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Roundup of the Green Ticket : The Shoah Memorial discovers an unprecedented report


The Shoah Memorial announces the recent acquisition of five contact sheets, ie 98 photographs, of the Green Ticket Roundup. This unpublished report details precisely each step of the first mass arrest of Jews in Paris on May 14, 1941, 80 years ago, at the initiative of the German authorities, by the French police forces.



The Shoah Memorial acquired 5 contact sheets, retracing the locations of the so-called “Green Ticket” roundup – on May 14, 1941 – from two specialist collectors. These plates acquired by the Memorial, numbered from 182 to 187 – plate 185 is missing – represent 98 photos.

The photographer’s five films bring a reality very different from the only photos distributed by the collaborationist press. For the first time, the scene of the arrest is immortalized from several angles as well as the protagonists of the roundup. Until then dehumanized by propaganda, or even completely erased from the reports, the families of the rounded up are portrayed in the emotion of their farewells, under the eyes of curious people and neighbors.

Above all, this discovery, essential to history and to the duty of memory, allows us to follow the path traveled by these men that were rounded up, from their arrival at the Japy gymnasium, place of the mousetrap, until their internment in the Loiret camps.



The 98 photographs, printed in contact sheets, allow us to follow the progress of the roundup in all these stages and over time.

  1. The first images show the protagonists of the roundup inside the Japy gymnasium under discussion. The two German and French sponsors are perfectly recognizable:

– Théodor Dannecker (1913-1945), represents Eichmann in France, and head of section IV J of the Gestapo, in charge of the Jewish question

– Admiral François Bard (1889-1944), newly appointed Prefect of Police of Paris.

  1. Japy’s photo series: the arrested men are parked in the stands upstairs. The first stage of the roundup has already taken place: the summoned Jews have entered the mousetrap. These never-before-seen photos reveal Japy’s interior and the hundreds of Jewish men crowded together, along with their companions, often their wives.
  2. Outside Japy: Men still arrive, carrying their summons and are received by the police at the entrance to the gymnasium. They say goodbye to their families as a line of women and children is formed. They wait to deliver clothes to their loved ones.
  3. The neighborhood is cordoned off. The neighbors are at the windows. Families are cornered at the end of the street waiting to hear from their loved one. The faces are anguished and the police block, then evacuate the street.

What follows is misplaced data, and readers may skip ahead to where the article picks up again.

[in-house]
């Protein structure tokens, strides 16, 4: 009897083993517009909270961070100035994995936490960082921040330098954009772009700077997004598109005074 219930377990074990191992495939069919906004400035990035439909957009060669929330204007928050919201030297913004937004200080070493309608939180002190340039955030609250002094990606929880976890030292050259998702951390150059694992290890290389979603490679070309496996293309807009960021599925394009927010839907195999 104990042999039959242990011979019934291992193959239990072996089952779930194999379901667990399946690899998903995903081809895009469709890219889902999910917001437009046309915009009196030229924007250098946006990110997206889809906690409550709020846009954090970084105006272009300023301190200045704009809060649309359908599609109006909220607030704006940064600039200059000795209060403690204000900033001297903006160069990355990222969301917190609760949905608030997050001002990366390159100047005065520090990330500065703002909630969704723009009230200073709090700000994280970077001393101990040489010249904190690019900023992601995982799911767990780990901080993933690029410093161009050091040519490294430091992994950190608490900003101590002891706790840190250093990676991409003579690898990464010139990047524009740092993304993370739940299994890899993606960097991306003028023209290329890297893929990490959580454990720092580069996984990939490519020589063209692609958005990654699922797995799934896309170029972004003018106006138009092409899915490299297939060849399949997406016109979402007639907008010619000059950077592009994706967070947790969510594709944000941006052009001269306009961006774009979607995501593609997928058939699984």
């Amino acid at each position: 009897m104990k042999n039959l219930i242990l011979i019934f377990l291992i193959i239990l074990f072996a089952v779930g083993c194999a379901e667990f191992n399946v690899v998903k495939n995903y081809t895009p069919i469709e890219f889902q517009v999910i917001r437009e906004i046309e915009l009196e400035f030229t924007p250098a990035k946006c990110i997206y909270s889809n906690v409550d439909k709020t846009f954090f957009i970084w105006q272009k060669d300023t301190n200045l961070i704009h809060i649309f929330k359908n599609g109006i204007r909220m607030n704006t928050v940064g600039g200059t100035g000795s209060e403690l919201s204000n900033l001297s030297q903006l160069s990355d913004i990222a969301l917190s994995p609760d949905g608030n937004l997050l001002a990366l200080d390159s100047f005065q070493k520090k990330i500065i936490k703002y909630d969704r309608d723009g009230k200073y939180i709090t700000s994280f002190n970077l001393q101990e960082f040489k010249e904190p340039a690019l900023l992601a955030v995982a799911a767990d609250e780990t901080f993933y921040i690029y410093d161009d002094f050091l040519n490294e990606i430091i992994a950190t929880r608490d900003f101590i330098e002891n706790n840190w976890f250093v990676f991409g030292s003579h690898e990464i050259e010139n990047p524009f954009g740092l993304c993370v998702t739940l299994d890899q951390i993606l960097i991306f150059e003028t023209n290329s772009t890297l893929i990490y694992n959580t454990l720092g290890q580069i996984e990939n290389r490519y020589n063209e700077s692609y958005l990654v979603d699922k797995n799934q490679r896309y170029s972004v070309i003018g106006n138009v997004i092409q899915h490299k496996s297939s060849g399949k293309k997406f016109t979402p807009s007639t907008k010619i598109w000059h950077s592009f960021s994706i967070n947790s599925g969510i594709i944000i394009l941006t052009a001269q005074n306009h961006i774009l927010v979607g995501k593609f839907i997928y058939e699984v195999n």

4. Men of all ages, arrested, exit one by one, supervised by the police and enter, loaded with their packages, in buses parked just in front of the entrance to the gymnasium on rue Japy.
  5. Arrival at Austerlitz station from behind the station.
  6. In Pithiviers, an unseen view of the black hangar, of which no image existed until now, during the internment of the Jews, which will then be the place of the recording of the Vel d’Hiv round-ups and deportations.



The Roundup of the “Green Ticket” constitutes the first mass arrest of Jews in Paris, on Wednesday May 14, 1941. Totally unsuspecting, these men, mainly foreigners coming from Eastern Europe, are summoned on Wednesday morning by the Prefecture of Police via a “green ticket”, for “examination of the situation” and asked to be accompanied by a relative or a friend.

These men, many fathers of families, who volunteered at the start of the war and therefore fought for France, expected their situation to be under control. Fleeing anti-Semitism and the persecutions of their native country – Poland, USSR, Romania, Czechoslovakia – thinking to find refuge in the land of freedoms, they are arrested above all because they are Jews and foreigners.

Several convocation centers are indicated on the “green tickets”: with the name and arrondissement,  the Napoléon barracks (4th ), the Minimes barracks (3rd), 52 rue Edouard Pailleron (19th ), 33 rue de la Grange-aux-belles (10th ) and the Japy gymnasium (11th) as well as other centers in the district police stations and in the Parisian suburbs.

For the Japy gymnasium, 1,061 Jews were summoned at 7 am; 800 responded to this summon. When they arrived, they were checked and held inside the gymnasium. The escort is responsible for going to the home of the arrested person and to return with a suitcase containing personal effects.

Then, the 3,700 Jews arrested were taken to the Austerlitz station in special buses, supervised by French police officers and then interned in the camps of Pithiviers and Beaune-la-Rolande (Loiret). They remained there for more than a year and then were deported directly to the Auschwitz-Birkenau camp by convoys on the 4 of June 25, 1942, 5 of June 28, 1942 and 6 of July 17, 1942.

During the Vel d’Hiv Roundup of July 16 and 17, 1942, it was the turn of the men families to be arrested and detained in these same camps before their deportation to the Auschwitz-Birkenau camp, between July and September 1942.


From May 14, 2021

Japy gymnasium

Outdoor exhibition co-organized with the City of Paris 2, rue Japy – 75011 Paris


Upon reopening

Photos available at the Shoah Memorial in the reading room 17, rue Geoffroy l´Asnier – 75004 Paris


Coming soon – Summer 2021

Pithiviers Station Memorial (Loiret)


Mémorial de la Shoah

17 rue Geoffroy L’Asnier

Paris 4e



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